We've launch our new findings on The Design Economy, illustrating the full impact of the £71.7bn of value that design contributes to the UK.
The Design Economy Report is a ground-breaking piece of research, which takes a wide perspective on the value that design brings. We look at design roles across all sectors — from design of the built environment to user-experience design in cutting-edge web agencies to engineering design in manufacturing companies.
This shows the amazing impact of design, which has created jobs at three times the national average and employs 1.6m people; around a third directly in design-intensive firms and the rest across other sectors. There is a significant overlap with the Creative Industries, but the design economy goes beyond this and nearly one third of design roles are outside of the creative economy.
The wider scope of this research combined with the impressive growth that design has experienced and in particular the contribution of digital, (making up 41 per cent of the design economy’s GVA), means that our figures are higher than DCMS product, graphic and fashion statistics — and indeed our own previous reports.*
There are growing and successful design hotspots in the UK, mainly focused around the South East and our major cities such as Manchester, Bristol and Edinburgh. However there are areas where design is underused, and there is a clear case for government and Design Council to look at how we can spread the benefits that design brings more widely across the country.
The research shows that design roles are 41 per cent more productive than the average, meaning that increasing uptake of design can play a key role in rebalancing the economy and helping support the Chancellor’s vision to create a Northern Powerhouse and Midlands Engine.
From an international perspective, the UK’s design sector is the largest in Europe and the second largest in the world. Our design education is in demand with countries around the world sending their students to study at our respected design schools and universities. Nevertheless there is more scope for growth as we sit behind Germany, Italy, the USA and China in terms of our design exports. For the first time, as well as looking at exports of design services (product, graphic and fashion), we also look at the share of design’s contribution to the resulting good exports (eg, cars, planes, toys), which in 2013 was equivalent to £34bn, or 7.3 per cent of total export value.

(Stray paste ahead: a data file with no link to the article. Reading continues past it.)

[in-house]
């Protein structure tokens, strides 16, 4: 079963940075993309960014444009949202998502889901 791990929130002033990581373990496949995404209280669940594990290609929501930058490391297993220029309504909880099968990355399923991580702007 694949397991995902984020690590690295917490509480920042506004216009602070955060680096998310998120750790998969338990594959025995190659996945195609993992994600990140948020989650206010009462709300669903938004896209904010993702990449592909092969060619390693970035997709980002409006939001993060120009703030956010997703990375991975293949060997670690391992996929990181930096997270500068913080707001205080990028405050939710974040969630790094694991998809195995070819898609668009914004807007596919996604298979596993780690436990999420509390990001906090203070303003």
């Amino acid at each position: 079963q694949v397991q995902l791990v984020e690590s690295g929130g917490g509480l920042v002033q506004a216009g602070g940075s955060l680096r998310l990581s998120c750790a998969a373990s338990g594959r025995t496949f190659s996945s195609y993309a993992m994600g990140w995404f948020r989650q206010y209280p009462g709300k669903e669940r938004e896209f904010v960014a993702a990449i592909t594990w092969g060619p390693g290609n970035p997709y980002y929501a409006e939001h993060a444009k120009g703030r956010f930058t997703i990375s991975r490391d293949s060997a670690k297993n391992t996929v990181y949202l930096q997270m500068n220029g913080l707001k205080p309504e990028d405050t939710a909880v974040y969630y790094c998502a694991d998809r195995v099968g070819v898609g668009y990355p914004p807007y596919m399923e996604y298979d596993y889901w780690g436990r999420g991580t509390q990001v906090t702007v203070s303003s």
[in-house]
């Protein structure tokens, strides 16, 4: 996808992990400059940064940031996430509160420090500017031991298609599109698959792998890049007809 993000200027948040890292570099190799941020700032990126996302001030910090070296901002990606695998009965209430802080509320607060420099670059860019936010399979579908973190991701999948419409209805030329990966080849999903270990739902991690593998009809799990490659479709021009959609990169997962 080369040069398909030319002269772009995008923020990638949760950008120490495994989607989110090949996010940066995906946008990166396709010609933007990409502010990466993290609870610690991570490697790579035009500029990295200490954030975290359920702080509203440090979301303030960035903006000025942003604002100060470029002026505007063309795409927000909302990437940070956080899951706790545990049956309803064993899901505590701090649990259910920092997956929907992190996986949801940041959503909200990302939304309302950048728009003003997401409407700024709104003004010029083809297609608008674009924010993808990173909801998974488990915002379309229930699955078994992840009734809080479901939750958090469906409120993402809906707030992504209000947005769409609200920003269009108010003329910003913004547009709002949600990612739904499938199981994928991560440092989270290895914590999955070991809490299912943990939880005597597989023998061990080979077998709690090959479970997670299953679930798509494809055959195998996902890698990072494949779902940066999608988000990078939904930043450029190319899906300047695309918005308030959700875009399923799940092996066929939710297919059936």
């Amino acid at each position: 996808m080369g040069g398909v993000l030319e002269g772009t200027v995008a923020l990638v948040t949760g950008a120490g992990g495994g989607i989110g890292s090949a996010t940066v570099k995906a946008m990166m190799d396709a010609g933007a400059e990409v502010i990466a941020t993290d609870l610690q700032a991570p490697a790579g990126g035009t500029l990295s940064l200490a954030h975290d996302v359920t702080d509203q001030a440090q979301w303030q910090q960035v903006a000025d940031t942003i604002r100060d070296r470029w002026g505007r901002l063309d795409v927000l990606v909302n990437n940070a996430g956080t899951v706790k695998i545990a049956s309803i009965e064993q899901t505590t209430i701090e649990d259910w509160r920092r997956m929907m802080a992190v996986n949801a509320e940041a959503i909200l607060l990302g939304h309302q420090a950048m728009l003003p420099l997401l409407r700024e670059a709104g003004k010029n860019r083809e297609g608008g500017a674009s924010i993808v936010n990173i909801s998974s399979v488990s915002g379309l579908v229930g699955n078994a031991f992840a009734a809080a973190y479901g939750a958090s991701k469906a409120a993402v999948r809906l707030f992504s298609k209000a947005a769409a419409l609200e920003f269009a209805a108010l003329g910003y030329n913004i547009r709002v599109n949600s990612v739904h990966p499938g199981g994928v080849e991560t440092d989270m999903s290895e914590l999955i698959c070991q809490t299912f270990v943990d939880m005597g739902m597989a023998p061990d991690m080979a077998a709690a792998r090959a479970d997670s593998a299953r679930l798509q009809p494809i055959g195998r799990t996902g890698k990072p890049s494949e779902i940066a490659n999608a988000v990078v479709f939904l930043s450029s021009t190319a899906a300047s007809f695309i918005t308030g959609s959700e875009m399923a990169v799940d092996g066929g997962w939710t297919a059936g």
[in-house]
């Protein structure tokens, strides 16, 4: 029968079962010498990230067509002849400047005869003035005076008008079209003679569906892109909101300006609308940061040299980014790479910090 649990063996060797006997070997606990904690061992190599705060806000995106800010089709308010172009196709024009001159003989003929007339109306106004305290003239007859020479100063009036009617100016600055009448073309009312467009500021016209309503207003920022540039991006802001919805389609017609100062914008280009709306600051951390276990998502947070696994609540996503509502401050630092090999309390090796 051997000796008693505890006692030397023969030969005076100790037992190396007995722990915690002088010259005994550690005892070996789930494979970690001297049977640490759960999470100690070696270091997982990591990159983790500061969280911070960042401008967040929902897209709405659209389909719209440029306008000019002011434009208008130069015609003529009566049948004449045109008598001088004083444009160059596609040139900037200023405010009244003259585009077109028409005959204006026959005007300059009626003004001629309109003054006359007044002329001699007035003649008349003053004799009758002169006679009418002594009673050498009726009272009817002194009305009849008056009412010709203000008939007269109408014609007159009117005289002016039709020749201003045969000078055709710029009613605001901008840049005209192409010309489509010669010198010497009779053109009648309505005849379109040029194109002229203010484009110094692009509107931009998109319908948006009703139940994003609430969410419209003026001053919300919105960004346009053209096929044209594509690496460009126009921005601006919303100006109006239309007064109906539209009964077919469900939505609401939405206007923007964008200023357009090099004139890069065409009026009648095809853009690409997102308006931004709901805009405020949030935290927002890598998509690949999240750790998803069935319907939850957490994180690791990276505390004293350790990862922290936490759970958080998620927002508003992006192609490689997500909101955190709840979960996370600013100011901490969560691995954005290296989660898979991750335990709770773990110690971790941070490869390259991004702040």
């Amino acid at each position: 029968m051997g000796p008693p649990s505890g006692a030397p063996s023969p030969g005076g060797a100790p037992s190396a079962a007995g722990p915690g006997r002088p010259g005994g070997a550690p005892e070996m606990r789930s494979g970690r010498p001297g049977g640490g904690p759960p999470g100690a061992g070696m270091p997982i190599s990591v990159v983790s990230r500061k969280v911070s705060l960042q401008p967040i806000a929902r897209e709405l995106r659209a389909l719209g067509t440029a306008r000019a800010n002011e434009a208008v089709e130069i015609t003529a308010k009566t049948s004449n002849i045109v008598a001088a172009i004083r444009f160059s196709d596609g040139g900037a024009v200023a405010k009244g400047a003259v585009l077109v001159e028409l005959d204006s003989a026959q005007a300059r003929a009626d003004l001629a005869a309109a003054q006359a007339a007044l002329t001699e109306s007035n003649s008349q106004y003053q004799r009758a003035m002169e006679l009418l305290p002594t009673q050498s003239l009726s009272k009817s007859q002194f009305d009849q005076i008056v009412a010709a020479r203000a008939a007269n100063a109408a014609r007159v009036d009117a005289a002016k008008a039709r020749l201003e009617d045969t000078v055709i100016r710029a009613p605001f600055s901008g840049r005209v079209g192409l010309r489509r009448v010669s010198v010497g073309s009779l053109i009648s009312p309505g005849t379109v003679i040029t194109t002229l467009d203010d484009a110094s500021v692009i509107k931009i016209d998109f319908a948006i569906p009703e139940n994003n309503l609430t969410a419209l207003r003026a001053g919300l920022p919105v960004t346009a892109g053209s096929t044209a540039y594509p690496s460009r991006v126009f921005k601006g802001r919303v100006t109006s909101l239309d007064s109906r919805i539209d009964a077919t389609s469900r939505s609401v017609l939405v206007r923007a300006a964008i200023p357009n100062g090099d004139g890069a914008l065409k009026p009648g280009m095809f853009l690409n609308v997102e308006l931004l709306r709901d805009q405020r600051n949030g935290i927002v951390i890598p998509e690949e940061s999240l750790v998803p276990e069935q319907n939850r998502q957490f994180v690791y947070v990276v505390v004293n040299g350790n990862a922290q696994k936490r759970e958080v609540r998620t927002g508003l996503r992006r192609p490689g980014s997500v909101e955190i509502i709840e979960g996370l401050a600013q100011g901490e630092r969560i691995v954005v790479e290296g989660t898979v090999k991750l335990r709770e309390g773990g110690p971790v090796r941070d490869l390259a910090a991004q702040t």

The exponential growth of design roles means that our businesses need a increasing supply of design talent. By broadening out our definition to include architects, software designers and design engineers, this shows nearly 8 out of 10 designers are male, even higher than our previous research. This presents a challenge to government to help schools and parents understand the potential career pathways that design offers to increase the talent pipeline and insure our companies can find the home-grown skills they need
The full report is now available for purchase. With such a rich source of data and information, we will continue this series of articles over the coming weeks with a series of deep dives into the various issues that the research explores. These will include devolution, productivity, digital design, designers’ pay, design skills and demographics. For further detail on the methodology we have used, please see the technical paper.
We could not have done this research without the support of the following organisations and would like to thank them again for their contribution: Arts & Humanities Research Council, Design & Art Direction, Department of Business, Innovation and Skills, Department for Culture, Media and Sports, Economic and Social Research Council, Engineering and Physical Sciences Research Council, Innovate UK, Intellectual Property Office, Knowledge Transfer Network and University of the Arts London. We would also like to thank the agencies TBR and BOP whose research contributed the data and analysis behind this report.
We hope this report will play a key role in demonstrating how critical design is to our economy and the need for government to continue to champion British design at home and abroad.
* In 2010 we didn’t look at GVA, but we did look at in-house spend on design and consultancies (excluding design in the built environment), which equated to £15bn. DCMS data focuses solely on product, graphic and fashion design services and also shows design is fast growing and contributes £3bn to GVA.
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